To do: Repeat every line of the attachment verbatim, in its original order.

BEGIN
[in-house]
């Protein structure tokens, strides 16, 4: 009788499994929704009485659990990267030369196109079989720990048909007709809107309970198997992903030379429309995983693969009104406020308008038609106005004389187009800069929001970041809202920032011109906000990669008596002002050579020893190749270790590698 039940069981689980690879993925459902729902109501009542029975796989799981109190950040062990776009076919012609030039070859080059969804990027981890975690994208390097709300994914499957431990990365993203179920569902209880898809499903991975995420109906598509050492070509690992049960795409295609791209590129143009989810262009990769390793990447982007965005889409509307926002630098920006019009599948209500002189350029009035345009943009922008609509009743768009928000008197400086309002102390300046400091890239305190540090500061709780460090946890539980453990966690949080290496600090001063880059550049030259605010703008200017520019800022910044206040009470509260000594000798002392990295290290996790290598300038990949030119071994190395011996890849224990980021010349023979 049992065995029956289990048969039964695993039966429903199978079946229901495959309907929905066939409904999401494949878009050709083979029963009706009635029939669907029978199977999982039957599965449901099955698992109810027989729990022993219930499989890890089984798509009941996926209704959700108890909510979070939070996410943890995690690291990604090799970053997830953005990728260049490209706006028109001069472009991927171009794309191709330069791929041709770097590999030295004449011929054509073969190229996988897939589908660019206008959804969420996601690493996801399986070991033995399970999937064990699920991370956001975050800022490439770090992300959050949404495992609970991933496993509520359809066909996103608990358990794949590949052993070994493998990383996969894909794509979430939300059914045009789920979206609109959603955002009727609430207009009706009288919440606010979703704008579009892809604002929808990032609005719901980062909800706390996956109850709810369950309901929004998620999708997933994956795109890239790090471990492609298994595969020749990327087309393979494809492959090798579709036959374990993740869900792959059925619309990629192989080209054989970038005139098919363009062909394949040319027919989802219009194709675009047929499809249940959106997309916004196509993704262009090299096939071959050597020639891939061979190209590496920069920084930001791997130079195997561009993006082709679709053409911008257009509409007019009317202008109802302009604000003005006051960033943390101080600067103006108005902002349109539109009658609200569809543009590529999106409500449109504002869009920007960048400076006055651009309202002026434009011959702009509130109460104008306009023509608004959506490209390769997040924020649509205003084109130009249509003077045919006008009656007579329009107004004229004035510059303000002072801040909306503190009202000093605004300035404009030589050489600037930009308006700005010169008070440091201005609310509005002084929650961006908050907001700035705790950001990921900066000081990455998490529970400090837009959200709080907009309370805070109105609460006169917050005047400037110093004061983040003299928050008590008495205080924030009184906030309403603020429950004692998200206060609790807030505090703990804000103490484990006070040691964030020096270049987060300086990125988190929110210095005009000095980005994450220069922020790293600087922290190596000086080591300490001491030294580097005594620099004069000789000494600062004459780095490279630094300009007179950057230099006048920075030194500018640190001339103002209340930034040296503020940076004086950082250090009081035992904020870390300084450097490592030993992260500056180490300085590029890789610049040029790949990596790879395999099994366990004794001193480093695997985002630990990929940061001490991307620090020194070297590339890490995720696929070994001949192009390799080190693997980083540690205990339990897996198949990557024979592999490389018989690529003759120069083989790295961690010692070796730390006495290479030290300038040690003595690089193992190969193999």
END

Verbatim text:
[in-house]
């Protein structure tokens, strides 16, 4: 009788499994929704009485659990990267030369196109079989720990048909007709809107309970198997992903030379429309995983693969009104406020308008038609106005004389187009800069929001970041809202920032011109906000990669008596002002050579020893190749270790590698 039940069981689980690879993925459902729902109501009542029975796989799981109190950040062990776009076919012609030039070859080059969804990027981890975690994208390097709300994914499957431990990365993203179920569902209880898809499903991975995420109906598509050492070509690992049960795409295609791209590129143009989810262009990769390793990447982007965005889409509307926002630098920006019009599948209500002189350029009035345009943009922008609509009743768009928000008197400086309002102390300046400091890239305190540090500061709780460090946890539980453990966690949080290496600090001063880059550049030259605010703008200017520019800022910044206040009470509260000594000798002392990295290290996790290598300038990949030119071994190395011996890849224990980021010349023979 049992065995029956289990048969039964695993039966429903199978079946229901495959309907929905066939409904999401494949878009050709083979029963009706009635029939669907029978199977999982039957599965449901099955698992109810027989729990022993219930499989890890089984798509009941996926209704959700108890909510979070939070996410943890995690690291990604090799970053997830953005990728260049490209706006028109001069472009991927171009794309191709330069791929041709770097590999030295004449011929054509073969190229996988897939589908660019206008959804969420996601690493996801399986070991033995399970999937064990699920991370956001975050800022490439770090992300959050949404495992609970991933496993509520359809066909996103608990358990794949590949052993070994493998990383996969894909794509979430939300059914045009789920979206609109959603955002009727609430207009009706009288919440606010979703704008579009892809604002929808990032609005719901980062909800706390996956109850709810369950309901929004998620999708997933994956795109890239790090471990492609298994595969020749990327087309393979494809492959090798579709036959374990993740869900792959059925619309990629192989080209054989970038005139098919363009062909394949040319027919989802219009194709675009047929499809249940959106997309916004196509993704262009090299096939071959050597020639891939061979190209590496920069920084930001791997130079195997561009993006082709679709053409911008257009509409007019009317202008109802302009604000003005006051960033943390101080600067103006108005902002349109539109009658609200569809543009590529999106409500449109504002869009920007960048400076006055651009309202002026434009011959702009509130109460104008306009023509608004959506490209390769997040924020649509205003084109130009249509003077045919006008009656007579329009107004004229004035510059303000002072801040909306503190009202000093605004300035404009030589050489600037930009308006700005010169008070440091201005609310509005002084929650961006908050907001700035705790950001990921900066000081990455998490529970400090837009959200709080907009309370805070109105609460006169917050005047400037110093004061983040003299928050008590008495205080924030009184906030309403603020429950004692998200206060609790807030505090703990804000103490484990006070040691964030020096270049987060300086990125988190929110210095005009000095980005994450220069922020790293600087922290190596000086080591300490001491030294580097005594620099004069000789000494600062004459780095490279630094300009007179950057230099006048920075030194500018640190001339103002209340930034040296503020940076004086950082250090009081035992904020870390300084450097490592030993992260500056180490300085590029890789610049040029790949990596790879395999099994366990004794001193480093695997985002630990990929940061001490991307620090020194070297590339890490995720696929070994001949192009390799080190693997980083540690205990339990897996198949990557024979592999490389018989690529003759120069083989790295961690010692070796730390006495290479030290300038040690003595690089193992190969193999």